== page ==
Anger and Stress Management Tips for Satisfying Relationships by Dr. Jeanette Raymond, Ph.D.
Mindfulness is a hot topic in the area of anger and stress managment. But do you know what it is?
Have you got any idea of what it entails and how it can aid you in dealing with your anger and stress?
Let’s start with what Mindfulness is not!
Mindfulness is not meditation.
Mindfulness is not digging into yourself and discovering your unconscious wishes.
Mindfulness is not getting rid of all your thoughts and feelings
Mindfulness is not about detachment from the people and world around you
Mindfulness is not an escape from bad feelings like hurt, pain, anger, fear or envy.
Now let’s look at what mindfulness is and how it can be of use to you.
1. In his book ‘The Mindful Brain’, Daniel Siegel describes mindulfulness as being aware of your mind and it’s processes, so that you are not operating on auto pilot.
2. Mindful awarness involves reflection of what you are thinking, doing and feeling so that you are conscious of the choices you are making, and can opt for different ones to better your moment to moment, day to day life.
Benefit: when you feel irritated and angry you can sense it in your body, as you tune into your muscle tension, teeth clenching and sighing. You can then formulate words to describe your anger, and then share it in the moment. Putting your emotional experience into words, dampens the intensity of the feelings, and helps you stay and feel in control. Others experience you as genuine, adapting the converstion accordingly. You don’t store anger and it doesn’t build up into stress that makes you sick.
3. Reflecting on your mind and what it is thinking and doing gives you the opportunity to empower yourself, instead of just being reactive and blaming everyone and everything around you for your actions.
Benefit:you are in full control of your reactions and responses. You can choose to interpret other peoples motives in a more benign way, instead of letting your autopilot take you to the same old place of rejection and hurt. You don’t feel helpless and you avoid the shame and guilt of being ‘reactive.’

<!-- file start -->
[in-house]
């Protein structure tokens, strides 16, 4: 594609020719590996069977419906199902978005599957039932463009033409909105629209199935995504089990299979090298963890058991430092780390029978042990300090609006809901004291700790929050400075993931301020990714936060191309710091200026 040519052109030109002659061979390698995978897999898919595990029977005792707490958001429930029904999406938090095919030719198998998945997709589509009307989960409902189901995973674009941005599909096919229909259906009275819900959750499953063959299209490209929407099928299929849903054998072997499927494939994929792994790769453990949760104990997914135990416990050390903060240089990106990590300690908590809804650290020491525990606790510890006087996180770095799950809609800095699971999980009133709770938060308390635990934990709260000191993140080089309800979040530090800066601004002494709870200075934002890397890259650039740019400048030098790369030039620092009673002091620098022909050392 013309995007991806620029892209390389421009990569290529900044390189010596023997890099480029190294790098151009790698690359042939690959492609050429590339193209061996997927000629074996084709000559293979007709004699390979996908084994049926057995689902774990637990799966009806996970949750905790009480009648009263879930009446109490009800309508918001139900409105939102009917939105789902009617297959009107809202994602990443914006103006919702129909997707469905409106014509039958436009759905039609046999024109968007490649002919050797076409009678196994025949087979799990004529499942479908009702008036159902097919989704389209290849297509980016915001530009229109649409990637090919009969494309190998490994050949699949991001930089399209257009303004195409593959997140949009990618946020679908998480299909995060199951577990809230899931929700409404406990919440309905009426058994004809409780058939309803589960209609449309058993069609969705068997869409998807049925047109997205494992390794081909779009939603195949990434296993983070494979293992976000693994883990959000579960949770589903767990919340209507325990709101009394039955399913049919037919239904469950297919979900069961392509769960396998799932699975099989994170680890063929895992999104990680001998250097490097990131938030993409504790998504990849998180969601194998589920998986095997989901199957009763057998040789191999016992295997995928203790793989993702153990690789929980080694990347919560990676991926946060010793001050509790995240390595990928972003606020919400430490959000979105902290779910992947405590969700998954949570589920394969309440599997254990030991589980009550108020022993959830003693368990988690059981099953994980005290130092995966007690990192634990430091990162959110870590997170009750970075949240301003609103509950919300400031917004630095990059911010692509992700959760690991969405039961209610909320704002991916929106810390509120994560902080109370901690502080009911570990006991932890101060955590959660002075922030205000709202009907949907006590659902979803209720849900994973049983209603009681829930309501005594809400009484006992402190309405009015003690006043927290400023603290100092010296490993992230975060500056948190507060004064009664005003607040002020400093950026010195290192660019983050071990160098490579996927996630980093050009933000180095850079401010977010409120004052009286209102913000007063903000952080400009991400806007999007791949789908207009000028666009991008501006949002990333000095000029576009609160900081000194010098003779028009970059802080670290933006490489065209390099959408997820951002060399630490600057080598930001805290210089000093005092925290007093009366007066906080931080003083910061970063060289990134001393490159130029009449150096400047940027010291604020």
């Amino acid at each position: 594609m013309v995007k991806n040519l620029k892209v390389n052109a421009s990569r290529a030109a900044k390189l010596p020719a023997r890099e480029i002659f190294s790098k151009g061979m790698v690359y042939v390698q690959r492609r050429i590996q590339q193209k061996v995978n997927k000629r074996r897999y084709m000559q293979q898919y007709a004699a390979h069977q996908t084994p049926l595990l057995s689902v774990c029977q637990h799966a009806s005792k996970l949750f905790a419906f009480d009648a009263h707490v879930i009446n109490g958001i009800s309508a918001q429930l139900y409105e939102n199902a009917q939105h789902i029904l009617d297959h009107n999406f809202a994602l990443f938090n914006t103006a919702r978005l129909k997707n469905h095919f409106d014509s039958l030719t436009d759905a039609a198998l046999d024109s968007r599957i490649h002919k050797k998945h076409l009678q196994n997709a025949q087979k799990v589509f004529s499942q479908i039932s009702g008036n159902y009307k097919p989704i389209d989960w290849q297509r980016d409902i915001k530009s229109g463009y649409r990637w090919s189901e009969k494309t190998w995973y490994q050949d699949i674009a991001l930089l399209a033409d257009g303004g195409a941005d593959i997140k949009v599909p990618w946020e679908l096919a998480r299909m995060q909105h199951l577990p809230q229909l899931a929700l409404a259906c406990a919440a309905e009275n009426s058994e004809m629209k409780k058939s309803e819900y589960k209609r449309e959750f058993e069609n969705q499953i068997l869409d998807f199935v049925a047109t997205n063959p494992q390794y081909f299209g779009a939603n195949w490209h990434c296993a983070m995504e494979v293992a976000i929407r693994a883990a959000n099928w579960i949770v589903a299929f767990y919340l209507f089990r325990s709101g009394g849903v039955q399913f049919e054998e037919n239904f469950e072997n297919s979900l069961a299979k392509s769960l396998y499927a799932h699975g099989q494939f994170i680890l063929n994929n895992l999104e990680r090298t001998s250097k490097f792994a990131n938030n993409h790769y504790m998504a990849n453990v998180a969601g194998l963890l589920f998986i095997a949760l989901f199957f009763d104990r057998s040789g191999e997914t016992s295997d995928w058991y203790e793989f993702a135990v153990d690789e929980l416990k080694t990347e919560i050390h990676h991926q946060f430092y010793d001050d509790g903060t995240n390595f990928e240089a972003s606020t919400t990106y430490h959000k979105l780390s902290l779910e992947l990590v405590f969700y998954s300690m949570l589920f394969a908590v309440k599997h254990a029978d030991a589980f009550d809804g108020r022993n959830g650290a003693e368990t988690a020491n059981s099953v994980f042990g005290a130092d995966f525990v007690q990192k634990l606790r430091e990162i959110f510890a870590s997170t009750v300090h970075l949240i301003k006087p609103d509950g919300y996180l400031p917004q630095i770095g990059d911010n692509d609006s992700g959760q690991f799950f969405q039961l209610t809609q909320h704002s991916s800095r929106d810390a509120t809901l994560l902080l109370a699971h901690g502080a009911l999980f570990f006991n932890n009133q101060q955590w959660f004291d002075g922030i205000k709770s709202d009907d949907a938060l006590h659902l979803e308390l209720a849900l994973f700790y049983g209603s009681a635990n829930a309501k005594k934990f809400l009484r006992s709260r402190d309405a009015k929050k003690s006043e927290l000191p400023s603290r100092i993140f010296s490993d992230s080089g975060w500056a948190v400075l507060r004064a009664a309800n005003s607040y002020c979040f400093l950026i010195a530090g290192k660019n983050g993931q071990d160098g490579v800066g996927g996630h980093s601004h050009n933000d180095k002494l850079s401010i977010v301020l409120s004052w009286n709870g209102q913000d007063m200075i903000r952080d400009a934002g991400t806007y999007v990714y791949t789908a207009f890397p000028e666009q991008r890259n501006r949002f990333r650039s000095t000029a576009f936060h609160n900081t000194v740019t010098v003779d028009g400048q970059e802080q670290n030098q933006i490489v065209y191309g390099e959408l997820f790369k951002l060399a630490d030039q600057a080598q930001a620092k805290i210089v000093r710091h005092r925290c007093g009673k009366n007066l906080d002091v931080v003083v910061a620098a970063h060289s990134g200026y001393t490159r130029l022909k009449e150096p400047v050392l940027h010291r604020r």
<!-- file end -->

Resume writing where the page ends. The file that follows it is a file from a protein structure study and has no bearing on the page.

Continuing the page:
4. Tuning into your mental proceses puts you in the here-and-now, so that you fully participate in and experience the person you are with, the surroundings you are in and the needs you have at that time.
Benefit: staying in the present releases you from captivity. Your past negative experiences predispose you to be over cautious and dismiss anything that looks or feels good as sinister, suspicious or a fluke. Mindful awareness focuses you on the reality in front of you so that you see and create a more positive life experience.
5. Embedding yourself in the here-and-now allows you to meet your need for connection with someone else, or to be apart and take care of hurt, pain or fear. Feeling your emotions as they arise means you take care of yourself in a natural organic manner. You don’t brush it off and let it build up into intense anger or resentment.
Benefit: you never get hijacked by your frustration, anger or pessimism. You tolerate the bad feelings with the good and give both equal space. You have more of you to use as a resource because you are not trying to suppress feelings that you don’t approve of. That’s how you build self-compassion and compassion for others.
6. You don’t hide from yourself, so you come across as authentic from the inside out. The image you show to others matches what you feel inside, making relating easy, and fun.
Benefit: you are at peace with yourself, non-judgmental and accepting. You have more space to be curious about others and invite them to be with you rather than perform certain functions for you. Relating becomes more meaningul and satisfying.
7. Reflecting in a mindful way about what you actually want or are conflicted about builds self-compassion and patience for your process. It reduces the judge inside you that wants you to be perfect.
Benefit:flexibility of spirit means you can adapt to the situations around you without getting into a panic or fearing bad outcomes. Being in step with the world around you makes life easier than if you were fighting it to suit what you think it should be.
8. Mindfulness is cheap in terms of financial outlay and you don’t need to depend on others to do it. But you do need to see it as a way of being, not just a 15 minute mental exercise as if you were going to the gym or jogging. It has to become like a skin that you wear and adapt to depending on your emotional state.
Benefit:being a mindfully aware person means you can start to read others more accurately. You get to understand the dynamics of the relationships you are in and most of all, you develop the fortitude to enjoy emotional intimacy instead of fearing it.
copyright, Jeanette Raymond, Ph.D.
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Disclaimer: this article is for informational and educative purposes only. Dr. Raymond is not responsible for any reactions you may have when reading the content or using the suggestions therein. Interacting with this material does not constitute a therapeutic relationship with Dr. Jeanette Raymond